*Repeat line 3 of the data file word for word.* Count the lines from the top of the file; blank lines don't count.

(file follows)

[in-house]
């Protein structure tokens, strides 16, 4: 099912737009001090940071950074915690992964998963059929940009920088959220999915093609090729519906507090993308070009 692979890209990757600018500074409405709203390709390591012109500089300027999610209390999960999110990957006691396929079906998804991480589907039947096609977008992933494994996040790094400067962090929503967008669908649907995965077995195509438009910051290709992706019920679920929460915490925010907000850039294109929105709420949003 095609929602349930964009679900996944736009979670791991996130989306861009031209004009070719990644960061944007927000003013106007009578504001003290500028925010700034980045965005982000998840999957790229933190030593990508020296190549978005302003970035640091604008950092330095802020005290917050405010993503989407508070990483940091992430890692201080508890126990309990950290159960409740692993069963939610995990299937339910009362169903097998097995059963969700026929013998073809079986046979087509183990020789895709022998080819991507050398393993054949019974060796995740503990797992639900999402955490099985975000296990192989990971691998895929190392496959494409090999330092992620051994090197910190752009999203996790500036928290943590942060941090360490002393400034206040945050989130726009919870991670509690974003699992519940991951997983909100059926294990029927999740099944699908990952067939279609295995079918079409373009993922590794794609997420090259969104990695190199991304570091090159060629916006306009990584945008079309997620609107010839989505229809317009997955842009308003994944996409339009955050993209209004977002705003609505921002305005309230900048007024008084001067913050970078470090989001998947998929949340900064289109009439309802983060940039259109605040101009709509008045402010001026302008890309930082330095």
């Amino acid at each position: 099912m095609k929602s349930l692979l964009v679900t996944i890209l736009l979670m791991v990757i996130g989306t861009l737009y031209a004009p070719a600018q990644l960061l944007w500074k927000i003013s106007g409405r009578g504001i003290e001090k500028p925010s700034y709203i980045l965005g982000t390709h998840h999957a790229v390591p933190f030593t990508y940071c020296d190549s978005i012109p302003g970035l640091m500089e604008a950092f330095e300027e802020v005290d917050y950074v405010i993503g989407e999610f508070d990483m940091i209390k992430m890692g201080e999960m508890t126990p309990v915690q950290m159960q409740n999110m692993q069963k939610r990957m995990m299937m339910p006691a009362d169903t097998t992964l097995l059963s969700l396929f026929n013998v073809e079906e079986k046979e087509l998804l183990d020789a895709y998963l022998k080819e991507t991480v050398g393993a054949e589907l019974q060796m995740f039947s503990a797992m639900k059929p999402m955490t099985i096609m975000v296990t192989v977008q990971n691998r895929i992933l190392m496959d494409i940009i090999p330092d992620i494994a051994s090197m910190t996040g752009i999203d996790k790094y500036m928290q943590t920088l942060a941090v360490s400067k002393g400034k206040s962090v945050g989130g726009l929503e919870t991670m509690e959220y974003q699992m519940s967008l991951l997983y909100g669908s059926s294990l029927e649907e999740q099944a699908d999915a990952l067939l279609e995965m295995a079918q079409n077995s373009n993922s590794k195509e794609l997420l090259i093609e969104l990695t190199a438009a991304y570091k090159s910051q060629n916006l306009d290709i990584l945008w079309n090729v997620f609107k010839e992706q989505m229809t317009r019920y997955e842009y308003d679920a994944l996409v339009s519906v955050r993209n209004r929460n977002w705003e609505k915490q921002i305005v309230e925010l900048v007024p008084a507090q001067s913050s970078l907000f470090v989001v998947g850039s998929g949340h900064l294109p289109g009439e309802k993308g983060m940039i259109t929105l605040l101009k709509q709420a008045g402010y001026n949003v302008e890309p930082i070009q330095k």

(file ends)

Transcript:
């Amino acid at each position: 099912m095609k929602s349930l692979l964009v679900t996944i890209l736009l979670m791991v990757i996130g989306t861009l737009y031209a004009p070719a600018q990644l960061l944007w500074k927000i003013s106007g409405r009578g504001i003290e001090k500028p925010s700034y709203i980045l965005g982000t390709h998840h999957a790229v390591p933190f030593t990508y940071c020296d190549s978005i012109p302003g970035l640091m500089e604008a950092f330095e300027e802020v005290d917050y950074v405010i993503g989407e999610f508070d990483m940091i209390k992430m890692g201080e999960m508890t126990p309990v915690q950290m159960q409740n999110m692993q069963k939610r990957m995990m299937m339910p006691a009362d169903t097998t992964l097995l059963s969700l396929f026929n013998v073809e079906e079986k046979e087509l998804l183990d020789a895709y998963l022998k080819e991507t991480v050398g393993a054949e589907l019974q060796m995740f039947s503990a797992m639900k059929p999402m955490t099985i096609m975000v296990t192989v977008q990971n691998r895929i992933l190392m496959d494409i940009i090999p330092d992620i494994a051994s090197m910190t996040g752009i999203d996790k790094y500036m928290q943590t920088l942060a941090v360490s400067k002393g400034k206040s962090v945050g989130g726009l929503e919870t991670m509690e959220y974003q699992m519940s967008l991951l997983y909100g669908s059926s294990l029927e649907e999740q099944a699908d999915a990952l067939l279609e995965m295995a079918q079409n077995s373009n993922s590794k195509e794609l997420l090259i093609e969104l990695t190199a438009a991304y570091k090159s910051q060629n916006l306009d290709i990584l945008w079309n090729v997620f609107k010839e992706q989505m229809t317009r019920y997955e842009y308003d679920a994944l996409v339009s519906v955050r993209n209004r929460n977002w705003e609505k915490q921002i305005v309230e925010l900048v007024p008084a507090q001067s913050s970078l907000f470090v989001v998947g850039s998929g949340h900064l294109p289109g009439e309802k993308g983060m940039i259109t929105l605040l101009k709509q709420a008045g402010y001026n949003v302008e890309p930082i070009q330095k």